Seventy Faces of Torah The 8th Day of Passover: A Mo’ed For New Leadership
Congratulations, friends, you have journeyed through another Passover, and hopefully feel a greater sense of liberation as the holiday draws to a close on Saturday night.
In truth, the last few days of Pesach are a poor man’s parallel to the final hours of Yom Kippur — but you’ve made it this far, so why not go all the way! In fact, consider going to synagogue to listen to one of the more remarkable texts from the ancient prophet Isaiah.
The text focuses on the prophet’s vision of Assyria’s defeat and the return of the Jewish exiles to the Land of Israel, which will usher in an era of peace and harmony. Perhaps the most famous verses from this messianic reading come from chapter 11, verses 6-9:
The wolf shall dwell with the lamb, the leopard lie down with the kid/
The calf, the beast of prey, and the fatling together, with a little boy to herd them/
The cow and the bear shall graze, their young shall lie down together/
And the lion, like the ox, shall eat straw/
A babe shall play Over a viper’s hole/
And an infant pass his hand over an adder’s den/
In all of My sacred mount Nothing evil or vile shall be done/
For the land shall be filled with devotion to the LORD/
As water covers the sea.
Embedded in Isaiah’s inspiring language, is a significant intergenerational message. Hang in there for a moment while I set the table for you.
One of my favorite things to do with my students is to review with them all of the sacrificial animals mentioned in the Torah. What is a lamb? A ram? A fatling? A ewe? An ox? A milk-cow? A bull? A kid? That process usually involves a 45-minute dive deep down the rabbit hole of West Semitic animal biology. If the Torah goes out of its way to name specific animals, then it is well worth our time to understand the differences between them.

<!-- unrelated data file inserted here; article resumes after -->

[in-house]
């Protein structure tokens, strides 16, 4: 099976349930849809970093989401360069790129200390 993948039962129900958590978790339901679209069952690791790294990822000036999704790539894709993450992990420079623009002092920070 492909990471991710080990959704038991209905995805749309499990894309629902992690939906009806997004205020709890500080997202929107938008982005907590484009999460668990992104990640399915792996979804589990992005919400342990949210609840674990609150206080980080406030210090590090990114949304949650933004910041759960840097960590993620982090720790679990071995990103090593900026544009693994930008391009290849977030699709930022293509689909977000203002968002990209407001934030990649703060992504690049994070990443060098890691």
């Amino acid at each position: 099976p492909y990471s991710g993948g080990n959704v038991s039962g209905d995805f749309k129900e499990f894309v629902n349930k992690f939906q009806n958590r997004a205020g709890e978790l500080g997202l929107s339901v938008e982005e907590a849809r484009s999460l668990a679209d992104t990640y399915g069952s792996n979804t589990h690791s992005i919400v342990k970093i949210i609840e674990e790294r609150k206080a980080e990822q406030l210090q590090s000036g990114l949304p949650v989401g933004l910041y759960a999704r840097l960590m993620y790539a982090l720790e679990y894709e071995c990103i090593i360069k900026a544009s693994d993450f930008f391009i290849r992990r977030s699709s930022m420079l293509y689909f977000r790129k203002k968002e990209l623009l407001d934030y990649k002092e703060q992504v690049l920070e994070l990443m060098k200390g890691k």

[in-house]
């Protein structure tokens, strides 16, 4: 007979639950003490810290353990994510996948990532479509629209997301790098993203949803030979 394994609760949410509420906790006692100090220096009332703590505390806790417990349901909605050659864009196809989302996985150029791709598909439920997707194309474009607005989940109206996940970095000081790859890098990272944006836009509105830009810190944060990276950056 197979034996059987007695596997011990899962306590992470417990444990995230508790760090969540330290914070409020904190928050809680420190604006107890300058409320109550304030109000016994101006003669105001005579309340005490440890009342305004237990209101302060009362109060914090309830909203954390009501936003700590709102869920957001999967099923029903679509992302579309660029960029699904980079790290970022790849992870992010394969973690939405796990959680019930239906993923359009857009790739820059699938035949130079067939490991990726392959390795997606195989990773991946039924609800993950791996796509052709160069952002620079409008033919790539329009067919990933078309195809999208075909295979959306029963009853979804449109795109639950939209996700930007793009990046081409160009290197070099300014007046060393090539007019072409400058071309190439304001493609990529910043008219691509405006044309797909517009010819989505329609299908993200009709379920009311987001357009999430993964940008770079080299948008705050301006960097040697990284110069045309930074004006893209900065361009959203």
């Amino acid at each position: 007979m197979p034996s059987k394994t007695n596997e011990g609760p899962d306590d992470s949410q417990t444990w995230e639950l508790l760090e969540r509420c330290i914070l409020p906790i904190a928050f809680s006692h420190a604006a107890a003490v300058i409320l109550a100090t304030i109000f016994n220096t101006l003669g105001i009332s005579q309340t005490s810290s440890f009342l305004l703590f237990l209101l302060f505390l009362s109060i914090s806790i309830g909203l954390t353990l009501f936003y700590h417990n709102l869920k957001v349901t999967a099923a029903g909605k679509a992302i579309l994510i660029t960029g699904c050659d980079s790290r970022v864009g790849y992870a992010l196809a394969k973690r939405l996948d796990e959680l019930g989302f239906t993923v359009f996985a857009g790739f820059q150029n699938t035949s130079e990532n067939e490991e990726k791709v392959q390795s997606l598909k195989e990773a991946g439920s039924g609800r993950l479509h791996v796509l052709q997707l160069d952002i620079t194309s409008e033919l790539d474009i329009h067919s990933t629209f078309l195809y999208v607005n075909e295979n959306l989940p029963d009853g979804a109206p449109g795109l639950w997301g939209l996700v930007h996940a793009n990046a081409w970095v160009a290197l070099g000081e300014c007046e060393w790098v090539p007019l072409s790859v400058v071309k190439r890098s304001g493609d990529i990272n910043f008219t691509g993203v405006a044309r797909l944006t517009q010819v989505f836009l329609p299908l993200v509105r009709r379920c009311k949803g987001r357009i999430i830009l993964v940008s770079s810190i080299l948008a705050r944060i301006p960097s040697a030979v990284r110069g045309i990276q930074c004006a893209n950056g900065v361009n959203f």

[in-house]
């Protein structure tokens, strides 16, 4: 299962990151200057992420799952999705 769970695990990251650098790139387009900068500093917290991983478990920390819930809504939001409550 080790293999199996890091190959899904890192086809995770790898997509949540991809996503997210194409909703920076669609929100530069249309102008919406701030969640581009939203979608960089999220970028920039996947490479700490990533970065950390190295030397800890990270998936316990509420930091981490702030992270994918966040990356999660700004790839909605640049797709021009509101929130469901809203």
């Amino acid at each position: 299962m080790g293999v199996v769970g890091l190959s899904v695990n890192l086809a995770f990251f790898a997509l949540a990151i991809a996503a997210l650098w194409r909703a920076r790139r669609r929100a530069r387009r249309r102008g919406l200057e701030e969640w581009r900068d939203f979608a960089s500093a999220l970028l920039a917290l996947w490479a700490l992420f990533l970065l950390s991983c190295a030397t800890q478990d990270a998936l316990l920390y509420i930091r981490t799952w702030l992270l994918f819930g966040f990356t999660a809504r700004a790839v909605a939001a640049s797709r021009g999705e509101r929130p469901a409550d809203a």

Looking at this text again and check out what all of these things have in common: lamb, kid, calf, fatling, little boy, their young, babe, infant. You guessed it—all of them are children or offspring. A lamb is a baby sheep, a kid is a baby goat, a calf is a baby cow, a fatling is a young… anything, and little boy is a small human being.
Walk with me a little further down this path.
One way to understand this text and its usage of children and young animals is that the age of redemption will be led by the next generation. That makes sense and helps us tie a thread back to the Exodus story of 40 years of wandering in the Sinai wilderness, which required that the generation that experienced slavery in Egypt pass away before the next generation could enter the Promised Land.
But another way to read it is that the young people can only lead with the permission of the old—the lamb can only survive if the wolf decides to let it live; the kid may only grow at the discretion of the leopard, and so on. The older generation must make way for the next one. The teacher must give way for the student.
There have been more than a few occasions in recent years when I have been reminded that I crossed the threshold into an “older” generation. Perhaps it was when I hit 40, or when I had my fifth child, or when I just decided on my own that I wasn’t young enough to be cool anymore. This was reinforced recently when I worked with a charismatic 23-year old on a program for American and Israeli teens and it was clear that he was the star of the show and I was just the supporting actor. That was at once amazing and a little humbling.
So, in reflection, it’s my job, and our job, not just to prepare our young people to lead, but it’s actually our job to get out of the way and let them take the mantle at opportune moments. When exactly that should take place is entirely subjective, so why not view this eighth day of Passover as a mo’ed, a fixed time, for all of us old(er) folks to begin to make more room for the next generation of leaders.
Dan Brosgol is the Director of Prozdor at Hebrew College.